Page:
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Wednesday, May 30, 2012

Presidential Speech on Democracy Day Short on Police and Prison Matters

President Goodluck Jonathan


Presidential Speech on Democracy Day Short on Police and Prison Matters


~ John Egbeazien Oshodi, Ph.D
.

President Jonathan’s address to the nation in celebration of the democracy day on May 29, 2012 showed a profound touch on several areas like visa procurement, credit rating, foreign exchange, seaports readiness and cassava growth. While all these aspects are essential in regards to building and enriching our institutions as well as moving towards true democratic governance the inadequate attention to police and prison matters make the movement towards a stable democracy almost impossible.

Despite the continued institutional problems faced by the police and the prisons, and the despair faced by many serving police and prison officers as well as the poor optimism the Nigerian people have about our criminal justice institutions, the poor consideration given to these issues is problematic as it is not a good way to promote better ways to a functional civil society.

The President spoke of the armed forces in terms of their steadfast subordination to civil authority and addressed the judiciary as a problem-driven place that needs improvement but the two main agencies—police and prisons that are responsible for social stability remain almost absent in the speech.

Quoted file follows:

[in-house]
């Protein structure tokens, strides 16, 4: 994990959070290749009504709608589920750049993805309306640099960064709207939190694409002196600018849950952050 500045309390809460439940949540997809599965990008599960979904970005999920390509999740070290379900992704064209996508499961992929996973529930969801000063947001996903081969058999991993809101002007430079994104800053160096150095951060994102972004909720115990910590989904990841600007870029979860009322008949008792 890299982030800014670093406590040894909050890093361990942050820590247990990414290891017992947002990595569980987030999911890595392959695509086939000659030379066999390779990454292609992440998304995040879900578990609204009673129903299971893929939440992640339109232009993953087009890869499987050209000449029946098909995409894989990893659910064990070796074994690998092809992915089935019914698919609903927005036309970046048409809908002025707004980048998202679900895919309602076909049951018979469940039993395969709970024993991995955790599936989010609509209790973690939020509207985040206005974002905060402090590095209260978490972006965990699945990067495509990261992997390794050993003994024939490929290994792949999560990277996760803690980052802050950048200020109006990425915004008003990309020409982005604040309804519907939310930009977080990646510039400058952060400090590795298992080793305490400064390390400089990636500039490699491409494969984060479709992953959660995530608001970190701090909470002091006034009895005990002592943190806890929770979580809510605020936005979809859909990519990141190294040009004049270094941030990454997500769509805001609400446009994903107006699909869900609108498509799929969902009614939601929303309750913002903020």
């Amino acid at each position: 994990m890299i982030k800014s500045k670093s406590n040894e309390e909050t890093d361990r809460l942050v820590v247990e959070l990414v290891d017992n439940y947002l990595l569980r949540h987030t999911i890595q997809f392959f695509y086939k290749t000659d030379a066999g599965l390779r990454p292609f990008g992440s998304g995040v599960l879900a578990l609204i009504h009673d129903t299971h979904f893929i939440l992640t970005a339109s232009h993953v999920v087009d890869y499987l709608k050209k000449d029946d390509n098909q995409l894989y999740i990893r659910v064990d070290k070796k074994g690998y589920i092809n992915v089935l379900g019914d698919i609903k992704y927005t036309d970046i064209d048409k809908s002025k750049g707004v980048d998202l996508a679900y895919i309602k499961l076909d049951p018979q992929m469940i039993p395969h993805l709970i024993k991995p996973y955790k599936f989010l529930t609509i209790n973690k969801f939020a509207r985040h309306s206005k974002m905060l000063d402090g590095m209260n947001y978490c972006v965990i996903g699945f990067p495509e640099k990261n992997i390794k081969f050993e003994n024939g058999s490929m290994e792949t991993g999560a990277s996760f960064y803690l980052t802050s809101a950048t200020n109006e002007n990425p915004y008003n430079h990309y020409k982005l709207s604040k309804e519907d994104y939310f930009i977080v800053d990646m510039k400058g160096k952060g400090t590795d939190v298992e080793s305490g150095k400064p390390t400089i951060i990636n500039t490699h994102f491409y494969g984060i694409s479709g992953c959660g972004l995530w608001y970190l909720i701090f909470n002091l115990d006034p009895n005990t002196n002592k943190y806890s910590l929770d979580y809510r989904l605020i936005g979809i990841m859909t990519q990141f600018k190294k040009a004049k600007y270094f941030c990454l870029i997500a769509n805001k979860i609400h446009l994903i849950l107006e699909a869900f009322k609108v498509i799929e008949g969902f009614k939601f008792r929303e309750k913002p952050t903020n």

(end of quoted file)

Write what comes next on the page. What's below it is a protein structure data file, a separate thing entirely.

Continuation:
The state of our criminal justice engine is currently clogged by mistrust, low morale, and psychologically the people continue to have low positive regard for our courts, the police and the prisons in particular.

The international world sees our criminal justice system in regards to the police and the prisons as centers of disorganization and ineptitude, and this is partly because those in uniform suffer from many challenges among which are poor remuneration, poor psychological readiness, poor residential environment, and collectively many have become more patriotic to the spirit of self-preservation at all cost, as such many of them see nothing unusual to committing themselves to a world of corruption, to a performance of carelessness and to an unwavering zeal for indifference to matters of public safety.

The President should have uttered words of support for the good works of some men and women in the police and prisons who in spite of all the challenges faced by their institutions have been known for committing their lives to the duty of protecting lives and properties.

Mr. President there is huge challenges facing the criminal justice system, and your administration need to help strengthen and bring the police and the prisons as well as the courts to the steps of professional and democratic standards.

Mr. President it is unhealthy for our young democracy to see our police and prison environments full mostly of unhappy and dejected men and women as the people will be the ultimate bearer of this systemic unhealthiness.

A presidential commitment to several, strong and wavering issues in the police, penal and judicial systems will in fact strengthen every other institution including all the ones you focused on as the absence of full safety and protection of all of them will mean danger to our democracy.

Mr. President it is time that the Nigerian criminal justice system to go through a psychological revolution the type that will reduce a myriad of huge issues.